We had a brief rest and proceeded to the full access pile.  I began by walking Cooper off the pile and letting him airscent.  He alerted, ran up and barked at a location, then left it!!  He alerted to another location, which I marked and called.  I never called the first location because he didn't stick with it.  He has never left a victim like that. I suppose he suddenly got a nose-full of the one he ran to, a stronger scent, but in hindsight I should have either encouraged him or called it. I think that was a big mistake on my part, in not letting him know at that moment that he was doing a good job. There was a victim there.  I cut the search area from the top as the scent seemed to be rising, and he alerted at another victim.  This victim did not follow instructions, and actually answered me when I called out!  It was nice to have the confirmation at that point.  Cooper was not working independently as he normally does.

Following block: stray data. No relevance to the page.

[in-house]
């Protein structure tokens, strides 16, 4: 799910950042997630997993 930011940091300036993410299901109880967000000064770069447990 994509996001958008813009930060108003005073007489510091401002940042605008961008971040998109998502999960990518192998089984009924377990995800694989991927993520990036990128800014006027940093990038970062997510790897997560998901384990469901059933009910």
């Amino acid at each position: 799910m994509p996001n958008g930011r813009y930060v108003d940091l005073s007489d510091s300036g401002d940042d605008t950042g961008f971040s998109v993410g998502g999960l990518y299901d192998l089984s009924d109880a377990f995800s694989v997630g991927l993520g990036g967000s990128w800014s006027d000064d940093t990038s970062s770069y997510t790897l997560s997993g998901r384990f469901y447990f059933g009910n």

Then Cooper moved to a location downhill from the confirmed live victim and stood and barked.  I believed he was just barking at scent from the higher victim and verbally relayed that.  I do know now that there was no victim there and I don't know what else might have been going on.